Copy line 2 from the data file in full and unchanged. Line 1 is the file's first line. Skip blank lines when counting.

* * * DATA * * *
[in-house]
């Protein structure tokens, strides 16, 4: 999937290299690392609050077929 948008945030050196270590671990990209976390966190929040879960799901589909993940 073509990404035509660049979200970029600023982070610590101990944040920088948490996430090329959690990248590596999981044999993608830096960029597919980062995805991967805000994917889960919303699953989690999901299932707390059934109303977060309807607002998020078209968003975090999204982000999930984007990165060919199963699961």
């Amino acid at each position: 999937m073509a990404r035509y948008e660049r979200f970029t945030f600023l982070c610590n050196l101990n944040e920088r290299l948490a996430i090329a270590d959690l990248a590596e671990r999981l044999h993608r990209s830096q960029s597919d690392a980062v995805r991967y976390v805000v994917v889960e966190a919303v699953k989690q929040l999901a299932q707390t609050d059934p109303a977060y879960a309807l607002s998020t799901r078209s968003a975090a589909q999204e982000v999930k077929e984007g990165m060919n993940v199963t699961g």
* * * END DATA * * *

């Protein structure tokens, strides 16, 4: 999937290299690392609050077929 948008945030050196270590671990990209976390966190929040879960799901589909993940 073509990404035509660049979200970029600023982070610590101990944040920088948490996430090329959690990248590596999981044999993608830096960029597919980062995805991967805000994917889960919303699953989690999901299932707390059934109303977060309807607002998020078209968003975090999204982000999930984007990165060919199963699961």